Since PGS was added to the 1998 Games - it was individual giant slalom back then -- European riders have dominated the event. Austrian racers Marion Kreiner and Doris Guenther, the top two women at the 2009 world championship, will be the women to beat Friday afternoon at Cypress Mountain. The U.S. has only had one medalist: Rosey Fletcher, who took bronze at Torino in 2006. But the lone American in this year's field would like to change that stat. Michelle Gorgone finished in the top 10 at four World Cup races in 2009 and returns for her second Olympics with a real shot at placing in the top five. Known for going for broke on every turn of every run, Gorgone hopes to finally cash in before retiring at the end of this season.
Alpine Skiing: Women's Slalom
Once again, the talk heading into women's slalom - the final event on the women's Alpine roster -- is about one of Lindsey Vonn's body parts. Vonn broke her right pinkie finger in her first run of the giant slalom Wednesday afternoon, but has decided to race her final event of the 2010 Games. "She's had way worse than that. She'll be fine," U.S. coach Jim Tracy told Reuters on Wednesday. Vonn's teammate Julia Mancuso opted out of the final event, and Sarah Schleper de Gaxiola of Vail is a technical skier who has posted two top-10 finishes in World Cup races this year. But Maria Riesch of Germany and Sandrine Aubert of France are still the women to beat.
At a news conference earlier this week, Steven Holcomb was pranked by his U.S. teammates, who told him he had to take his final eye exam in front of the media. A degenerative eye disease left him nearly blind last year, but an experimental procedure restored his vision to nearly 20/20. As he read the eye chart, Holcomb spelled out "The Night Train Will Win Gold." And after piloting his sled, dubbed the Night Train, to the first U.S. world title in 50 years last March, Holcomb and teammates Steve Mesler, Curt Tomasevicz and Justin Olsen could become the first U.S. athletes to win gold since 1948. John Napier, pilot of the USA 2 sled, also has medal potential. A 1-2 U.S. finish? You'd have to see it to believe it.
Curling: Women's Gold- and Bronze-Medal Matches
Skip Cheryl Bernard and the top-seeded Canadians are exactly where they wanted to be: playing for gold in front of the home crowd. They will face Anette Norberg and the defending gold medalists from Sweden in Friday's final match at the Vancouver Olympic Centre. On Thursday morning, Norberg, 43, competing with the same team she had in Torino, Italy, defeated the Chinese team in the semifinals. It was a rematch of the 2009 world championship final, a match the Chinese won. The Canadians defeated the Swiss in their semifinal in a match that came down to the last stone. China and Switzerland will play for bronze.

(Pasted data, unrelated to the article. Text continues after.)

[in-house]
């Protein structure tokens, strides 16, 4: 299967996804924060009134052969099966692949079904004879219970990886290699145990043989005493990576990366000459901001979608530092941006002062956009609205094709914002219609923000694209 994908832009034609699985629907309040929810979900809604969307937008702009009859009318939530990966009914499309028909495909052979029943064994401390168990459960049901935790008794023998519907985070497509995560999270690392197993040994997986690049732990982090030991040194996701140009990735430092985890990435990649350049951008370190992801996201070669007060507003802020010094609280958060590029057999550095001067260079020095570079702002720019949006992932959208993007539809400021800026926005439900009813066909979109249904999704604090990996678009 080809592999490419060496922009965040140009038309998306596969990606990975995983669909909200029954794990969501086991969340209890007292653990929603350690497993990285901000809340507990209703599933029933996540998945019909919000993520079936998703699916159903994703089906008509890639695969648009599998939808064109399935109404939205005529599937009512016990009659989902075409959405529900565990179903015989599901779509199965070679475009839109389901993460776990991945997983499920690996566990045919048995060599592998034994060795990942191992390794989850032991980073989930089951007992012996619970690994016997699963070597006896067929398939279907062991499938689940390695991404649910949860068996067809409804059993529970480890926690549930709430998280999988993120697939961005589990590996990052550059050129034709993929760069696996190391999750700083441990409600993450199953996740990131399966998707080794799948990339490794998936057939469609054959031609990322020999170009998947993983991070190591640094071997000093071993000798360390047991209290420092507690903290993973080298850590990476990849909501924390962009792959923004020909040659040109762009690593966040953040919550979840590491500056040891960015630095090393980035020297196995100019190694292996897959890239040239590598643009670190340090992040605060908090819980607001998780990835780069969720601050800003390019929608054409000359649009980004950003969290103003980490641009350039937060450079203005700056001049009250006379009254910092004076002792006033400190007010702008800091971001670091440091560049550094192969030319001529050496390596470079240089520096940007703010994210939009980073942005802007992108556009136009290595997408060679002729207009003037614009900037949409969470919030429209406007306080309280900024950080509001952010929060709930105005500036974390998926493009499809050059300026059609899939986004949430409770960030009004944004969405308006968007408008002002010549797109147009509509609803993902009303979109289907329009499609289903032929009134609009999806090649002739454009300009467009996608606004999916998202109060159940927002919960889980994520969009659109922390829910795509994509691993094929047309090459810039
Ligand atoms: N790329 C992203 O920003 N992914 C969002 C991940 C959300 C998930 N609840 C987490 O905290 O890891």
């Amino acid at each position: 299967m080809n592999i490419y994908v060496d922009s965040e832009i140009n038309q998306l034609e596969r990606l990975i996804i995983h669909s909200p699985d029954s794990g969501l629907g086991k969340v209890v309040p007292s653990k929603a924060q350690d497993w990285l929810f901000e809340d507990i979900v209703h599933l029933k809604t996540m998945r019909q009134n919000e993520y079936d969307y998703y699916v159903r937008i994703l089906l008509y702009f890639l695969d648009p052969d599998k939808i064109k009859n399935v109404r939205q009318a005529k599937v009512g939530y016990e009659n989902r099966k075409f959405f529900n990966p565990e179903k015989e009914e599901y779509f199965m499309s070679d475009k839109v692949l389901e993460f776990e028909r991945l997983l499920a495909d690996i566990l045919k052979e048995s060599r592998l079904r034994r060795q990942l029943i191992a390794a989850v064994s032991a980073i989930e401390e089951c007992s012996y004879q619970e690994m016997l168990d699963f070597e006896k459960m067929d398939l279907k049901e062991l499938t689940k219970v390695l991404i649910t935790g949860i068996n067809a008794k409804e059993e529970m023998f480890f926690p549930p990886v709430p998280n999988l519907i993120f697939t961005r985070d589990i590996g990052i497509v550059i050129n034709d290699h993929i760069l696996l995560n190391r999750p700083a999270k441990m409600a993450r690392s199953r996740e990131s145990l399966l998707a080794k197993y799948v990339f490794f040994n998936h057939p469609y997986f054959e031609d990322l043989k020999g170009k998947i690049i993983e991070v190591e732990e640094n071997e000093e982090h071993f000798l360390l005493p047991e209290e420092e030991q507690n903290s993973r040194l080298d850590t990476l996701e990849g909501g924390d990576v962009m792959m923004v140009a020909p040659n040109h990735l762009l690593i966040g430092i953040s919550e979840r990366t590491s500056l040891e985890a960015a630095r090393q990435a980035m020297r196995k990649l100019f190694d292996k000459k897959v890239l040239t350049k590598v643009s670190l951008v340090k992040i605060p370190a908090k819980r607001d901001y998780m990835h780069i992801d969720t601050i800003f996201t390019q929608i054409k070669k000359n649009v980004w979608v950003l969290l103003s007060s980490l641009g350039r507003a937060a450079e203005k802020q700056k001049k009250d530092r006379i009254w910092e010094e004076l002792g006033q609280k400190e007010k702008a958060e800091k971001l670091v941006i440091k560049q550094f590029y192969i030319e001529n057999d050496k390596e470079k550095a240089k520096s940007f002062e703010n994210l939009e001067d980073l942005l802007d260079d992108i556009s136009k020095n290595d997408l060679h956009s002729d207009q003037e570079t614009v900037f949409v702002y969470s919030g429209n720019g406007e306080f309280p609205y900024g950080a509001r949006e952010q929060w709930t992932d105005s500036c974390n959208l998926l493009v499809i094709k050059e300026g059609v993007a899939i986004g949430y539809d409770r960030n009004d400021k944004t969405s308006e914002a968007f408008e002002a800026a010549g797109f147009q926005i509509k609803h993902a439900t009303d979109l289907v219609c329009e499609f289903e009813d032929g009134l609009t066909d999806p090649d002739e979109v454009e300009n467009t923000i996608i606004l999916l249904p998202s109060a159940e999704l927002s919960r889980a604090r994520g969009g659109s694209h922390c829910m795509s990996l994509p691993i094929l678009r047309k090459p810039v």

Short-Track Speedskating: Men's 500m, Men's 5,000m Relay, Women's 1,000m On Friday evening at Pacific Coliseum, Apolo Ohno will defend his gold medal in the 500 meters while shooting for his eighth overall Olympic medal. Later on, he'll lead the U.S. men in the relay, the final race of the short-track competition, against strong teams from France, China, South Korea and Canada. Sandwiched between the two men's events is the women's 1,000. American Katherine Reutter set an Olympic record in the qualifying round Wednesday afternoon, but will have to contend with 500m gold medalist Wang Meng and 1,500m gold medalist Zhou Yang, both of China.
Ice Hockey: Men's Semifinals, USA vs. Finland, Canada vs. Slovakia
By now, everyone knows Canada blew out the Russians in Wednesday's quarterfinals, rendering superstar Alex Ovechkin virtually useless by putting the sheer size and skill of winger Rick Nash and defenseman Shea Weber in his way. Now, Canada will have to get through Zdeno Chara, Marian Hossa and the rest of the Slovakian team to earn a berth in the gold-medal gamel. The Americans, who squeaked by Switzerland in the quarters, will face Finland, which eliminated the Czechs on Wednesday night at UBC Arena.
VANCOUVER, British Columbia -- On Thursday, women's figure skating and ice hockey take the stage, as medals will be awarded in both contests. But those aren't the only sports you should check out. Here are our picks for the top events to watch:
Nordic Combined: Men's Individual Long Hill/Individual 10km
The U.S. won its first-ever Nordic combined medal on Valentine's Day, when Johnny Spillane took silver in the men's individual normal hill. The Americans followed with a second silver in the team competition Tuesday. Spillane will be in action again Thursday for the long hill individual event, along with relay teammates Bill Demong and Todd Lodwick. Other medal contenders will be Frenchman Jason Lamy Chappuis, who has a sizable lead in the current World Cup standings, Austrian Felix Gottwald and German Eric Frenzel.
Thursday will be a big day for Canadian curling. Skip Kevin Martin enters the semifinals having gone a perfect 9-0 in round-robin play, and his team is in first place. The Canadians will face Sweden, which beat Great Britain in a tiebreaker, and Norway will play Switzerland. Cheryl Bernard and the Canadian women's team also finished first after the round-robin, and they will face off against Switzerland. In the other semifinal, the defending gold medalists from Sweden will take on the reigning world champs from China.
Figure Skating: Women's Free Program